YIN AND YANG
yin and yang practice yin and yang practice yin and yang practice
Society has made some strides from the days of, “Boys don’t cry” and “Girls wear pink”. The line that separates what genders can -or should- do is becoming smaller and smaller. But while many people have opened their minds and redefined gender expectations, we still have aways to go. Because the ultimate goal is to eliminate the line altogether and find a balance between them both.
This practice asks you to look at how you view the world through gendered glasses, and the ways we can break gender barriers in our own lives. Try not to see this as a challenge or threat to your identity, but as an invitation to open up other aspects of yourself. It doesn’t matter where you fall on the spectrum, there is always room to recognize and appreciate everything that makes you, you.
Begin by making a brief list or think about your current hobbies and interests. Then try to remember how you became attached to them. Have most of your activities come from your childhood? Or did you discover them during adulthood? Has someone recommended it to you recently? Or did you need a way to pass the time? The goal is to identify what makes you drawn to something.
Now consider any hobbies or interests that grabbed your attention over the years, but you never followed through with. Then think about why you never tried. Was it too time consuming or difficult? Were you afraid to fail? Did you want to stay close to your friends and their activities? Or were you worried about holding onto the way other people saw you? The goal here is to determine the reasons that held you back from discovering or furthering your interests.
At any point during this questioning process did the role of gender come up or play a part? Perhaps it didn’t, but without judging, really think about how you were raised. Did your parental figures offer options and support you in your choices? Were you able to pursue any activity, play with any toy, or wear any outfit you wanted? Or did family and friends prevent you from trying something different and new?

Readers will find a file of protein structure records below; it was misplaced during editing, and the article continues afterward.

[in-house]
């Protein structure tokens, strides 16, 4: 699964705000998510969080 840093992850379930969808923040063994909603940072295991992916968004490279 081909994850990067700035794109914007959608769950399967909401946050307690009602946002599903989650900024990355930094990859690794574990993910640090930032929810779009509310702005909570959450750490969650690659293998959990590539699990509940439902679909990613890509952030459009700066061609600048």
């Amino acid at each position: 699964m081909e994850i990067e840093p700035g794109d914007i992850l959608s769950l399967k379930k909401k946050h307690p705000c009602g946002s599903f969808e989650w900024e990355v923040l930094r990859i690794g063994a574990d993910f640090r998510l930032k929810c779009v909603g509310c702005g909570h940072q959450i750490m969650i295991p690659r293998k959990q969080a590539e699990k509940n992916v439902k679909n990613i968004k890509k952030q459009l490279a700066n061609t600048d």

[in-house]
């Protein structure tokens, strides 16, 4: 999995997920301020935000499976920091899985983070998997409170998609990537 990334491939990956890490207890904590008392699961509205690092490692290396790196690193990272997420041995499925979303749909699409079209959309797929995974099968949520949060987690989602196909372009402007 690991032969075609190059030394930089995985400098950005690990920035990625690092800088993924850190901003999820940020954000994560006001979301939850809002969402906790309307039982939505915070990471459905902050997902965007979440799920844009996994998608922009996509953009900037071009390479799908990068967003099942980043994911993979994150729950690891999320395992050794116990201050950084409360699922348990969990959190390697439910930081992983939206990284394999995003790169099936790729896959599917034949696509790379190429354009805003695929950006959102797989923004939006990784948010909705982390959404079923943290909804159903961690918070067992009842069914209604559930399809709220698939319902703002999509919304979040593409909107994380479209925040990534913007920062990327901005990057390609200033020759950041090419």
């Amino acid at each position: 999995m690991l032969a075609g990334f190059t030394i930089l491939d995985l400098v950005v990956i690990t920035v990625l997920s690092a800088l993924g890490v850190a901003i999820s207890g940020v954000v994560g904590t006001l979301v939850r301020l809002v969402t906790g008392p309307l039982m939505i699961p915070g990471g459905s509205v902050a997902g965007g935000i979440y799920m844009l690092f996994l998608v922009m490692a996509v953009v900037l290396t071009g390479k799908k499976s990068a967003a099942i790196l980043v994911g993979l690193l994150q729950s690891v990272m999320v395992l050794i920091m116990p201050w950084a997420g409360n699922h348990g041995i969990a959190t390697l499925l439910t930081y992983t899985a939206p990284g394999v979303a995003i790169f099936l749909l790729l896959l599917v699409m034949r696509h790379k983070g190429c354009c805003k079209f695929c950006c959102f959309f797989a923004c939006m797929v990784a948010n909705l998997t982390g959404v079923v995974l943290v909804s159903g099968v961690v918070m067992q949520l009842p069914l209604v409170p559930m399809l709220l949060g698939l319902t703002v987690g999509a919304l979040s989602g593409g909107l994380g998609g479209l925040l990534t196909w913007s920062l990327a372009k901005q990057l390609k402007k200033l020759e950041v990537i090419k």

This practice isn’t meant to place judgment on anyone, but to really consider how we’ve been taught to see the world. So the last part of this practice is to challenge yourself to try something new. Whether it’s a sport you always wanted to play, trying out a dance class, taking a cooking lesson, or learning a craft, embrace your buried ambitions! And don’t let anyone stop or make fun of you for trying.
Once we unleash the expectation of who we should be, we can become whoever we want to be. Then we realize that there is no “girly” this or “manly” that. It becomes, “this” is what I love -no strings attached. When we begin to see our lives through this lens, we can let go of our expectations for others. Thus there’s no need to use gendered terms for hobbies, activities, or products. So do what you love and makes you, you, and allow the same for everyone else.
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